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PSX Joystick Project
Playstation Joystick Page 1
Playstation Joystick Page 2
Playstation Joystick Page 3
Saturn Joystick Project
Saturn Joystick Page 1
PSX GunCon Pedal Project
GunCon Pedal Page 1
GunCon Pedal Page 2
Soldering (for all projects)
Which Controller to Buy
The Home Arcade Shop
You Don't Know Jack Game Show-Style Controls for your PC
YDKJ Project Page 1
YDKJ Project Page 2
YDKJ Project Page 3
Links & More
Cool Arcade Parts!
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Feel free to drop me a line with questions, comments, or information & photos on your own controls projects.
Building a Playstation or Saturn Joystick
(don't laugh - it works!)
An aftermarket Playstation controller is sacrificed to provide the brains for the joystick. Each button on the control pad has two terminals inside; one is a common ground, and the other is a unique connection that is routed to the microchip on the PCB. Wires are soldered to the button terminals on PCB; they are then rounted to arcade-quality switches, which are used to close the circuit instead of the button mechanism in the control pad.The joystick and buttons are then mounted in a suitable encolsure.
Electronically, this is simplicity itself. You don't need to know jack about resistors, diodes, transistors, or digital logic. All you are doing is replacing the switches in the control pad with better switches on the end of long wires, and then mounting those switches in a sturdy box.
The Saturn Version
The same principle applies to the Saturn version of the project ñ and you can use an ordinary Sega brand controller, which is easy to solder to. Since a Playstation stick is what I first built, that's what will be detailed here.You should still be able to whip up a Saturn stick, though, by adapting the process.
- Why are we sacrificing a controller? You can't just wire up switches to the Playstation's controller port (or the Saturn's for that matter). The controllers all have a tiny computer inside them that translates your button presses into digital code; that code is sent to the console itself. We have to use the circuitry in the controller too, at least if we want to keep this project easy! We are just changing where the buttons are. Here's a list of good controllers for the project.
- Why not sacrifice a Sony controller? Good question. This is what I did at first, since I didn't like the way the Sony D-pad feels. The problem is that the PCB in the Sony pad is very, very delicate. There are no nice big patches of solder to connect your wires to, and it's easy to damage the board. Pull a little too hard on a soldered-on wire and you can pull a patch of solder right off the PCB, which can also break the trace underneath - and that can be fatal. In contrast, the Mad Katz and High Frequency pads (which seem to be nearly if not completely identical inside) have huge tracts of copper and solder on the PCB, making them very easy to work with. Illustrative photos are available.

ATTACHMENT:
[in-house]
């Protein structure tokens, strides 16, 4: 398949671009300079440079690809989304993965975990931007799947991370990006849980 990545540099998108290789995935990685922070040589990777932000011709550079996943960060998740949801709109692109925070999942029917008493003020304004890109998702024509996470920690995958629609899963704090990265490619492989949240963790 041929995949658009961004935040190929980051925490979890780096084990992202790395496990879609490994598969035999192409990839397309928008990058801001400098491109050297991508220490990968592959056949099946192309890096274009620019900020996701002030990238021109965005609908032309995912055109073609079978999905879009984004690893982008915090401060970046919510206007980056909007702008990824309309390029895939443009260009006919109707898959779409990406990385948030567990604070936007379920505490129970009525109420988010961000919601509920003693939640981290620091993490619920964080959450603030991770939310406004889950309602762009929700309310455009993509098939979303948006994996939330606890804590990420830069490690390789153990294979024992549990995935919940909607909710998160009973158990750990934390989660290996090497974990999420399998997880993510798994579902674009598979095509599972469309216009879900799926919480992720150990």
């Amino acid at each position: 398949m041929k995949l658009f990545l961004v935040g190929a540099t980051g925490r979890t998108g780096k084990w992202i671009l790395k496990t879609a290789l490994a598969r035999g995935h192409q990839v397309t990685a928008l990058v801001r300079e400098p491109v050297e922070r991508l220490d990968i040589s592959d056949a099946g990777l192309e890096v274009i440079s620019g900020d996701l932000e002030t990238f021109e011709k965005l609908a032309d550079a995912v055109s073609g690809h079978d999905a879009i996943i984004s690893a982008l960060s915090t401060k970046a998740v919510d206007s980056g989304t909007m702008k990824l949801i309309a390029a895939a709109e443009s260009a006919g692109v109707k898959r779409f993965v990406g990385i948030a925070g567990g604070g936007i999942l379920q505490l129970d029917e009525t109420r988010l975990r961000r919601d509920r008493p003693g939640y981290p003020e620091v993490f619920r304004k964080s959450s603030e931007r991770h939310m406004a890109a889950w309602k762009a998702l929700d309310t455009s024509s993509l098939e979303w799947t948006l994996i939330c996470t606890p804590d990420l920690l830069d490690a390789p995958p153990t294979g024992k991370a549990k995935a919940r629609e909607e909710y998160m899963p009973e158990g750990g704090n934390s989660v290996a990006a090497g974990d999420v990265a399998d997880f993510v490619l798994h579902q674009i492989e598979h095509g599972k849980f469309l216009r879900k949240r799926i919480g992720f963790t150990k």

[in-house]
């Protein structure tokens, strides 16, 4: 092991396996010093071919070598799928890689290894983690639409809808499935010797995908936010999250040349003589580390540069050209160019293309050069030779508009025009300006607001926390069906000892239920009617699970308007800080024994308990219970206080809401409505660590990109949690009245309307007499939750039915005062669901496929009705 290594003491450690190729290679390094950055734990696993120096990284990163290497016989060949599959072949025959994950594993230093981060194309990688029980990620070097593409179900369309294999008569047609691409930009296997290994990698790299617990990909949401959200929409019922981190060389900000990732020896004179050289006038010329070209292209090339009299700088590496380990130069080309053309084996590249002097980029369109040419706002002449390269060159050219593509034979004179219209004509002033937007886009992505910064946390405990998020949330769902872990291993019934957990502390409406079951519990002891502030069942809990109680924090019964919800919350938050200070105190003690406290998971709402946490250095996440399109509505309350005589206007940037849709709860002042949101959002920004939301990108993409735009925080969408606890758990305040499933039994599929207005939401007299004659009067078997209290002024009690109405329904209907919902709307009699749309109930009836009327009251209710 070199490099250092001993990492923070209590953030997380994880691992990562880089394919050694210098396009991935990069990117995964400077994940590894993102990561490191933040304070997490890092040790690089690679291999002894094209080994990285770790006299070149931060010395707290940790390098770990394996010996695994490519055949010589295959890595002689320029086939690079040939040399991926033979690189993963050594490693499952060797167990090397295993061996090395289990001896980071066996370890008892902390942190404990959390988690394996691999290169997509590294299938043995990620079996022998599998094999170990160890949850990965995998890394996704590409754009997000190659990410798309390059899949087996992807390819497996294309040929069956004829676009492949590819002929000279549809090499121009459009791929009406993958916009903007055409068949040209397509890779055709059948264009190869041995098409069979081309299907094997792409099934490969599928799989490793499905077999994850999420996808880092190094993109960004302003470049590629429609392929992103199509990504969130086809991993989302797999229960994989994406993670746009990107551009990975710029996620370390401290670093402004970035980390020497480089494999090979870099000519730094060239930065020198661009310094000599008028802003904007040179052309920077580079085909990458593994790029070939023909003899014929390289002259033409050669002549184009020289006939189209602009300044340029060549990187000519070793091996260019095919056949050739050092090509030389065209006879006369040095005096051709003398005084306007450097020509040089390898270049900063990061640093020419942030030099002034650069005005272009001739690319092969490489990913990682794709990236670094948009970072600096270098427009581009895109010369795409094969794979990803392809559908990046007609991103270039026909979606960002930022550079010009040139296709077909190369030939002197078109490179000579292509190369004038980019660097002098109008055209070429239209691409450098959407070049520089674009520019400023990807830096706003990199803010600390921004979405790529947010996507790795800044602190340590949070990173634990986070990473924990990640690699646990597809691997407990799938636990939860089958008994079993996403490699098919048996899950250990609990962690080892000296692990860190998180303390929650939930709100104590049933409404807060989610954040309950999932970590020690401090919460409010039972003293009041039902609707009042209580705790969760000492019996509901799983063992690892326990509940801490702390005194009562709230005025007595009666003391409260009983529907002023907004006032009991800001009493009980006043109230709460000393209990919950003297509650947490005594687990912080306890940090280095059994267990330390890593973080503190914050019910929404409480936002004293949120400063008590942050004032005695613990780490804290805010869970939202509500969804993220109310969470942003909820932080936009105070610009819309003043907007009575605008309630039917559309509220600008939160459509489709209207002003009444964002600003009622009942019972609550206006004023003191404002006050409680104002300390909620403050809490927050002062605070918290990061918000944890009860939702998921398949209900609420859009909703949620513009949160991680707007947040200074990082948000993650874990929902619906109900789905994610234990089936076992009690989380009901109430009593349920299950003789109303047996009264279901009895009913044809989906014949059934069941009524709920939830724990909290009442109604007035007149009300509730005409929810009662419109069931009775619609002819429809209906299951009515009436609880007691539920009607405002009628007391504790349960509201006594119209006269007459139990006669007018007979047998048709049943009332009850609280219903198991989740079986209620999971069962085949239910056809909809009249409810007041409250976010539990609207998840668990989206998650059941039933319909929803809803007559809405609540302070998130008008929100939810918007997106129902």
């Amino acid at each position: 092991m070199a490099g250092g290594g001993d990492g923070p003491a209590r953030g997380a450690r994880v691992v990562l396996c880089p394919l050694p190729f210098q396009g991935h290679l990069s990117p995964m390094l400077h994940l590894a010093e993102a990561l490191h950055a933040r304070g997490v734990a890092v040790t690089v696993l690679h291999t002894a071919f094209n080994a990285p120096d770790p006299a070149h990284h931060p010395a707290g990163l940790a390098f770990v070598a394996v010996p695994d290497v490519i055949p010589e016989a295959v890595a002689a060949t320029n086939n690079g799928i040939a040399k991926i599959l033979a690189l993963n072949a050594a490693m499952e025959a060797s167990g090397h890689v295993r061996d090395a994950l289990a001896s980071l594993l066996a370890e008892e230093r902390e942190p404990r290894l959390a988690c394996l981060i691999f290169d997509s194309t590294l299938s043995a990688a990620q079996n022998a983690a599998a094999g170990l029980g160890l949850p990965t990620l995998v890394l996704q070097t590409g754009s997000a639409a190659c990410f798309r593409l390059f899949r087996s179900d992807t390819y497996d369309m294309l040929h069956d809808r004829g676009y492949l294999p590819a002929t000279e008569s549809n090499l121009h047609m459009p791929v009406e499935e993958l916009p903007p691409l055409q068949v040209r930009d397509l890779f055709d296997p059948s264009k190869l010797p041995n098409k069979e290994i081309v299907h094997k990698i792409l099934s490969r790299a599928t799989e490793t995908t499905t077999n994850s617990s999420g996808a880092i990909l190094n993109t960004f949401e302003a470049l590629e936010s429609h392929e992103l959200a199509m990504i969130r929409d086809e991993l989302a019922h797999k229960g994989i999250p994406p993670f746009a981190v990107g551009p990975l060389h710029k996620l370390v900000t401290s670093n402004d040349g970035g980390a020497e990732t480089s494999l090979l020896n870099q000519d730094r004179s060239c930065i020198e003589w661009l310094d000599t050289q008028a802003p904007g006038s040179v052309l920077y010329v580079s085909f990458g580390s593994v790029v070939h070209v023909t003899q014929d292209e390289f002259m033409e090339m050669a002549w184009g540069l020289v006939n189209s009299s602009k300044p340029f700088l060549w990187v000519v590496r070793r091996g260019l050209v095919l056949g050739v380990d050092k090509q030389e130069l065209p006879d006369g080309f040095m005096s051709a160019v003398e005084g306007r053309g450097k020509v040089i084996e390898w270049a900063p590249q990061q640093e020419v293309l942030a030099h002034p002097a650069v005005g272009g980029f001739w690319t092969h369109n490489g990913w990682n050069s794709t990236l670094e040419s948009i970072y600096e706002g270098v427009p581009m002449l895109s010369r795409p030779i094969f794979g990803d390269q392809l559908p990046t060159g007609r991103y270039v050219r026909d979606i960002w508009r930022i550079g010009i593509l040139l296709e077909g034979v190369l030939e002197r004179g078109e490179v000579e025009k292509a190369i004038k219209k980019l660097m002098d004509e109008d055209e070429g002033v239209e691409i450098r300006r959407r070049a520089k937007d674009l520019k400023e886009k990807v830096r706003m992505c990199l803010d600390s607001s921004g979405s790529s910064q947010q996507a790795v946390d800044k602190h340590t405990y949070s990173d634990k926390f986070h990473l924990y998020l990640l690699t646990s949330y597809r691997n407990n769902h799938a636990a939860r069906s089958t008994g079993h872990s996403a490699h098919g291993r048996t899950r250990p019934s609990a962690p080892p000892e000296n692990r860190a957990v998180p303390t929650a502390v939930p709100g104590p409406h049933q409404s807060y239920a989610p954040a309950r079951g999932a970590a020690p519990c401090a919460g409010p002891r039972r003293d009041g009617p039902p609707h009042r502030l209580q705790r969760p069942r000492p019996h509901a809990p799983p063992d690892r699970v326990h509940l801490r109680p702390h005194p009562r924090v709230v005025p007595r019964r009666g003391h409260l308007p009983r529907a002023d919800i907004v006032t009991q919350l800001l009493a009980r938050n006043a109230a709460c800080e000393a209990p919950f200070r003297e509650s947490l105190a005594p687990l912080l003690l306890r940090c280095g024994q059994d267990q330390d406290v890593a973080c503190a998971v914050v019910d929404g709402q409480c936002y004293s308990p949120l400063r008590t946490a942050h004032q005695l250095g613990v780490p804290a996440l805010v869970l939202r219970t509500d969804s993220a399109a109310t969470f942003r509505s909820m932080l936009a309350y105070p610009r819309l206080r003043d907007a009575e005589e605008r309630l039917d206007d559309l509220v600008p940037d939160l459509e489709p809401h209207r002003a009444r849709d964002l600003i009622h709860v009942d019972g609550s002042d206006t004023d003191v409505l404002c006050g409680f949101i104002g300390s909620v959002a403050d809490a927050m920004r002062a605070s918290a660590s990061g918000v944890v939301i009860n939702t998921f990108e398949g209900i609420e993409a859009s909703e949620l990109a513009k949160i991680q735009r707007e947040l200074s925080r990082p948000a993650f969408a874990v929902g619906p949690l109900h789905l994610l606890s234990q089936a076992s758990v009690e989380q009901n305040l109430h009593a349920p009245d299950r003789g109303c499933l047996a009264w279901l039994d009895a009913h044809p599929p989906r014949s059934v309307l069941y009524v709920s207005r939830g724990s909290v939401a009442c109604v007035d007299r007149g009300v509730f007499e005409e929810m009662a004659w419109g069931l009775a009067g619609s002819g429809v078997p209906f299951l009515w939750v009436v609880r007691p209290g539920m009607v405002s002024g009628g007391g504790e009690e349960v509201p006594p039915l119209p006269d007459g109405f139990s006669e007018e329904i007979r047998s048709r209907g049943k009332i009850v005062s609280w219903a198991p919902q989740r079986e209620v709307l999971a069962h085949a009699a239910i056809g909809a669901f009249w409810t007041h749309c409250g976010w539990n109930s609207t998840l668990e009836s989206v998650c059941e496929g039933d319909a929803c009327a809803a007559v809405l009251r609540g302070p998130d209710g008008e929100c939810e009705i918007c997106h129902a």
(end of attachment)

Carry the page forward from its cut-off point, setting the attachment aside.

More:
- Where do the arcade buttons and joysticks come from and how much are they? I have listed a few suppliers that ought to be able to set you up. I personally dealt with California Games Inc., and was very happy with their service. CGI should be able to mail you whatever you need. The buttons (with switches) run about $1.50 each.You will need about 10. The Happ Controls 8-way joystick (with switches) is about $11. Mind you, this is the authentic arcade stuff - if you mount the buttons and joystick in a sturdy box, you will have controls exactly like you are used to in the arcade!
- How about an analog joystick or steering wheel? It is probably possible to adapt a PC analog joystick to use with a Playstation. It would be a lot of work, far more than a simple arcade-style stick. If I were going to try it, I'd take apart an existing PSX analog stick or pad and use it as the guts, as is done with this project. Depending on how the original stick is constructed, you might be able to replace the analog inputs with signals from another analog controller. In the same way, you might be able to use an arcade steering wheel to provide an analog signal to a PSX analog joystick or steering wheel controller. Most analog joysticks use potentiometers (variable resistors) to create the control signal. You would have to try to match up the resistance ranges expected by the native controller with the resistances produced by the stick you want to use. Maybe I'll try this one day. If I do I'll put up the plans.
- OK, how much are we talking total? How much this project will cost depends on how many of the parts you have laying around, and how nice you want it to look. If you are lucky, and have a lot of useful tools and junk in your garage, you may get out for about $40. See the next page, where construction actually begins, for a better idea of what you're getting into.
A Really, Really Important Note About the Safety of Your Console!
Do not work on your joystick while the contraption is plugged into the console! Keep the joystick and the console apart until you are done and have tested all the connections! No one but yourself shall be held responsible for damage done to your console, home, or local time-space continuum during the construction of the projects on this site.